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Meet Jesus in the Eucharist

First Reading: Acts 9:31-42

The Church throughout all Judea, Galilee, and Samaria
was at peace.
She was being built up and walked in the fear of the Lord,
and with the consolation of the Holy Spirit she grew in numbers.

As Peter was passing through every region,
he went down to the holy ones living in Lydda.
There he found a man named Aeneas,
who had been confined to bed for eight years, for he was paralyzed.
Peter said to him,
“Aeneas, Jesus Christ heals you. Get up and make your bed.”
He got up at once.
And all the inhabitants of Lydda and Sharon saw him,
and they turned to the Lord.

Now in Joppa there was a disciple named Tabitha
(which translated is Dorcas).
She was completely occupied with good deeds and almsgiving.
Now during those days she fell sick and died,
so after washing her, they laid her out in a room upstairs.
Since Lydda was near Joppa,
the disciples, hearing that Peter was there,
sent two men to him with the request,
“Please come to us without delay.”
So Peter got up and went with them.
When he arrived, they took him to the room upstairs
where all the widows came to him weeping
and showing him the tunics and cloaks
that Dorcas had made while she was with them.
Peter sent them all out and knelt down and prayed.
Then he turned to her body and said, “Tabitha, rise up.”
She opened her eyes, saw Peter, and sat up.
He gave her his hand and raised her up,
and when he had called the holy ones and the widows,
he presented her alive.
This became known all over Joppa,
and many came to believe in the Lord.

Responsorial Psalm: Psalm 116:12-13, 14-15, 16-17

R. (12) How shall I make a return to the Lord for all the good he has done for me?
How shall I make a return to the LORD
for all the good he has done for me?
The cup of salvation I will take up,
and I will call upon the name of the LORD
R. How shall I make a return to the Lord for all the good he has done for me?
My vows to the LORD I will pay
in the presence of all his people.
Precious in the eyes of the LORD
is the death of his faithful ones.
R. How shall I make a return to the Lord for all the good he has done for me?
O LORD, I am your servant;
I am your servant, the son of your handmaid;
you have loosed my bonds.
To you will I offer sacrifice of thanksgiving,
and I will call upon the name of the LORD.
R. How shall I make a return to the Lord for all the good he has done for me?

Gospel: John 6:60-69

Many of the disciples of Jesus who were listening said,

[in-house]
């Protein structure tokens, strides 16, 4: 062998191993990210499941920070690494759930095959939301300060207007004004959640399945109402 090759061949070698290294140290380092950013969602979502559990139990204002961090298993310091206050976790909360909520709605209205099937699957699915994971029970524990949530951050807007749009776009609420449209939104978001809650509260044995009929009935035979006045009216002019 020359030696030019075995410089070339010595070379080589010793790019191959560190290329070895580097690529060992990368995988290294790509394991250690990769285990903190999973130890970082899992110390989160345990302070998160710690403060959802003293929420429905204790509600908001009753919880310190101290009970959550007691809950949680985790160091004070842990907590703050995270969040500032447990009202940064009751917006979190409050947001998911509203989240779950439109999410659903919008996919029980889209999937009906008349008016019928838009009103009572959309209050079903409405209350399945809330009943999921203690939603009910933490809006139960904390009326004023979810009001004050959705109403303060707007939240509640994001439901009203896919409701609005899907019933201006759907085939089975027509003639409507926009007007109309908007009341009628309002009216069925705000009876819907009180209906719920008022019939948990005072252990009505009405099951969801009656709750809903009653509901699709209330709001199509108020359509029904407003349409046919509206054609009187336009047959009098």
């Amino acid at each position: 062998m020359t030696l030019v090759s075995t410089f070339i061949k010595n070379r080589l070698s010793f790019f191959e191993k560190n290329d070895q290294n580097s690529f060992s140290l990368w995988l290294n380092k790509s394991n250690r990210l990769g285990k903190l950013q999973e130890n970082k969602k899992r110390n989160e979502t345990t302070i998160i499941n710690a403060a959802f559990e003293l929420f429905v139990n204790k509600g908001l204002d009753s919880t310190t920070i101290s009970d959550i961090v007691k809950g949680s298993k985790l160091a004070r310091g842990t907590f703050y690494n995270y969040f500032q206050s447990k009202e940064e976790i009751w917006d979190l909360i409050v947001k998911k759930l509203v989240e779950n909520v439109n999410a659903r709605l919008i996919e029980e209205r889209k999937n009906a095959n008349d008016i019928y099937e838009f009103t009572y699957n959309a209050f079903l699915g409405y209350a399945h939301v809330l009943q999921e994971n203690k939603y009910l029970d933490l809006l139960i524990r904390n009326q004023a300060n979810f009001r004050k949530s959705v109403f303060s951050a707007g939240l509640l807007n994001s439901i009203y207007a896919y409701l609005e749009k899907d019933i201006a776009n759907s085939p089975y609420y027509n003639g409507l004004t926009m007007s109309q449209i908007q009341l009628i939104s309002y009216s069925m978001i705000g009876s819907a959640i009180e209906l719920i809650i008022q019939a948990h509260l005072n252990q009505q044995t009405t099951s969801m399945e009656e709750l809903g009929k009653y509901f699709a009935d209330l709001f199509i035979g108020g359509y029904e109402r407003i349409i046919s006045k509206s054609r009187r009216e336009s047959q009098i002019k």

“This saying is hard; who can accept it?”
Since Jesus knew that his disciples were murmuring about this,
he said to them, “Does this shock you?
What if you were to see the Son of Man ascending to where he was before?
It is the Spirit that gives life, while the flesh is of no avail.
The words I have spoken to you are Spirit and life.
But there are some of you who do not believe.”
Jesus knew from the beginning the ones who would not believe
and the one who would betray him.
And he said, “For this reason I have told you that no one can come to me
unless it is granted him by my Father.”

As a result of this,
many of his disciples returned to their former way of life
and no longer walked with him.
Jesus then said to the Twelve, “Do you also want to leave?”
Simon Peter answered him, “Master, to whom shall we go?
You have the words of eternal life.
We have come to believe
and are convinced that you are the Holy One of God.”

NAB

april 16

A few years ago, I sat down and made list of all the hard things I had done in my life. Move overseas in my twenties; seek treatment for my anxiety disorder; survive two pregnancy losses; teach an extraordinarily difficult group of teenagers without quitting. It was a helpful exercise, because I don’t normally think of myself as tough or courageous. But by looking at all the hard things I’d already done, I realized that maybe I could expect a little more from myself than I normally do.

This Gospel passage also invites us to think of how we can stretch ourselves. Right before today’s reading, Jesus has delivered the extremely challenging teaching about the Eucharist, telling His hearers that unless they eat His flesh and drink His blood they will not have eternal life. They say to each other, This saying is hard; who can accept it? Many don’t try. They hit a wall and back off instead of finding a way to scale that wall using faith as their rope.

But to reject Christ’s invitation here is to reject the Eucharist, and that’s a huge loss. The older I get, the more I realize that meeting Jesus every Sunday is absolutely critical to my ability to navigate life’s challenges. No matter how fearful, anxious, stressed out, or ready to quit my job I may be, I am always grounded by that close encounter with Jesus at Mass. The mystery of the Eucharist is not easy to grasp; how can He be truly present in that bread and wine? Those people in the Gospel were right. It is hard.

But I’ve found—much like Saint Peter, I guess—that in the long run, it’s harder not to believe in the radical love of God.  When we embrace the challenge of His love, we are changed, body and soul. We learn to see ourselves as He does, and we discover that we’re far stronger than we ever imagined we could be.

Make a list of all the hard things you’ve done in your life. Recognize that God has been with you through every one of those challenges and will be with you through all those to come.

photo credit

Ginny Kubitz Moyer is a mother, high school English teacher, and BBC period drama junkie. She is the author of Taste and See: Experiencing the Goodness of God with Our Five Senses and  Random MOMents of Grace: Experiencing God in the Adventures of Motherhood. Ginny lives in the San Francisco Bay Area with her husband, two boys, and about thirty thousand Legos. You can find out more about her here

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